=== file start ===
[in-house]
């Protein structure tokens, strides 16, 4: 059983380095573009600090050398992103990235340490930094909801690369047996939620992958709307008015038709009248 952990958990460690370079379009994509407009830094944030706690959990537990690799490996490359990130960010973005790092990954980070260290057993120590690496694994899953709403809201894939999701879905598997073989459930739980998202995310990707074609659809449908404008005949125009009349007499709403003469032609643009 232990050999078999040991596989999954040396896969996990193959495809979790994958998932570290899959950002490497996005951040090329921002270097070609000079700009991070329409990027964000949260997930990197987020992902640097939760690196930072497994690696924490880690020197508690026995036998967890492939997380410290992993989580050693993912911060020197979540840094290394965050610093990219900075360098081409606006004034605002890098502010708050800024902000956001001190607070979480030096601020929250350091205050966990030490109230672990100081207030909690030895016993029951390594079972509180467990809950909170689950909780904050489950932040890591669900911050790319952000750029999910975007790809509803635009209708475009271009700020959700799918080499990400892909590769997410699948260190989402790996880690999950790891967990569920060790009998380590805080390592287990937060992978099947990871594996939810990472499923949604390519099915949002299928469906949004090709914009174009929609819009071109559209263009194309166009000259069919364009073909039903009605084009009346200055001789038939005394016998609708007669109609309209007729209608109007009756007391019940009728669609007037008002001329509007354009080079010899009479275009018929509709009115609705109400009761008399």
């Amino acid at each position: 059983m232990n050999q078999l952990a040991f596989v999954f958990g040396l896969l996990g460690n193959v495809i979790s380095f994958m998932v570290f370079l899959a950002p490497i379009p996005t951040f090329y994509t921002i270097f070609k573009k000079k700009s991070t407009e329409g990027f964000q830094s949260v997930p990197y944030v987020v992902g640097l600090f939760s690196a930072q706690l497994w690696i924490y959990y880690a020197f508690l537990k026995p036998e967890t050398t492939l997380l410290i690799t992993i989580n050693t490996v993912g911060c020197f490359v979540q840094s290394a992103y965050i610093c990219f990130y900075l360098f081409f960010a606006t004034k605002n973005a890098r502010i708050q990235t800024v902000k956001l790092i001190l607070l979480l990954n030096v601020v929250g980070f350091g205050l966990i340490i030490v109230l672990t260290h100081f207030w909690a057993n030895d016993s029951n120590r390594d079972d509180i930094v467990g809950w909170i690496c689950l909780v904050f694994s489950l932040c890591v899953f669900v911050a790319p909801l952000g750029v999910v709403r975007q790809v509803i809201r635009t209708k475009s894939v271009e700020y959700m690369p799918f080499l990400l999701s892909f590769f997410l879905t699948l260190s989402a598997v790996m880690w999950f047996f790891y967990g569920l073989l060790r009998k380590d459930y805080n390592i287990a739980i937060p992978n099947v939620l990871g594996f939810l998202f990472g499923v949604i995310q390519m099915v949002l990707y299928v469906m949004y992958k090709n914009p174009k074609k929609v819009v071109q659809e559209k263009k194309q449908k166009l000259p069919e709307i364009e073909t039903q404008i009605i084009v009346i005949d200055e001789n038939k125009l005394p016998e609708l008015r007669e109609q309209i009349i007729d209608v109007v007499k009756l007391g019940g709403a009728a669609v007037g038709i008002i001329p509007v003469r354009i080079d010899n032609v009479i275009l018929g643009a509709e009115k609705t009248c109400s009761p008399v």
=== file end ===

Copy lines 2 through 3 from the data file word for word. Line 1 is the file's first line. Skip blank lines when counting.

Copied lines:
């Protein structure tokens, strides 16, 4: 059983380095573009600090050398992103990235340490930094909801690369047996939620992958709307008015038709009248 952990958990460690370079379009994509407009830094944030706690959990537990690799490996490359990130960010973005790092990954980070260290057993120590690496694994899953709403809201894939999701879905598997073989459930739980998202995310990707074609659809449908404008005949125009009349007499709403003469032609643009 232990050999078999040991596989999954040396896969996990193959495809979790994958998932570290899959950002490497996005951040090329921002270097070609000079700009991070329409990027964000949260997930990197987020992902640097939760690196930072497994690696924490880690020197508690026995036998967890492939997380410290992993989580050693993912911060020197979540840094290394965050610093990219900075360098081409606006004034605002890098502010708050800024902000956001001190607070979480030096601020929250350091205050966990030490109230672990100081207030909690030895016993029951390594079972509180467990809950909170689950909780904050489950932040890591669900911050790319952000750029999910975007790809509803635009209708475009271009700020959700799918080499990400892909590769997410699948260190989402790996880690999950790891967990569920060790009998380590805080390592287990937060992978099947990871594996939810990472499923949604390519099915949002299928469906949004090709914009174009929609819009071109559209263009194309166009000259069919364009073909039903009605084009009346200055001789038939005394016998609708007669109609309209007729209608109007009756007391019940009728669609007037008002001329509007354009080079010899009479275009018929509709009115609705109400009761008399």
């Amino acid at each position: 059983m232990n050999q078999l952990a040991f596989v999954f958990g040396l896969l996990g460690n193959v495809i979790s380095f994958m998932v570290f370079l899959a950002p490497i379009p996005t951040f090329y994509t921002i270097f070609k573009k000079k700009s991070t407009e329409g990027f964000q830094s949260v997930p990197y944030v987020v992902g640097l600090f939760s690196a930072q706690l497994w690696i924490y959990y880690a020197f508690l537990k026995p036998e967890t050398t492939l997380l410290i690799t992993i989580n050693t490996v993912g911060c020197f490359v979540q840094s290394a992103y965050i610093c990219f990130y900075l360098f081409f960010a606006t004034k605002n973005a890098r502010i708050q990235t800024v902000k956001l790092i001190l607070l979480l990954n030096v601020v929250g980070f350091g205050l966990i340490i030490v109230l672990t260290h100081f207030w909690a057993n030895d016993s029951n120590r390594d079972d509180i930094v467990g809950w909170i690496c689950l909780v904050f694994s489950l932040c890591v899953f669900v911050a790319p909801l952000g750029v999910v709403r975007q790809v509803i809201r635009t209708k475009s894939v271009e700020y959700m690369p799918f080499l990400l999701s892909f590769f997410l879905t699948l260190s989402a598997v790996m880690w999950f047996f790891y967990g569920l073989l060790r009998k380590d459930y805080n390592i287990a739980i937060p992978n099947v939620l990871g594996f939810l998202f990472g499923v949604i995310q390519m099915v949002l990707y299928v469906m949004y992958k090709n914009p174009k074609k929609v819009v071109q659809e559209k263009k194309q449908k166009l000259p069919e709307i364009e073909t039903q404008i009605i084009v009346i005949d200055e001789n038939k125009l005394p016998e609708l008015r007669e109609q309209i009349i007729d209608v109007v007499k009756l007391g019940g709403a009728a669609v007037g038709i008002i001329p509007v003469r354009i080079d010899n032609v009479i275009l018929g643009a509709e009115k609705t009248c109400s009761p008399v």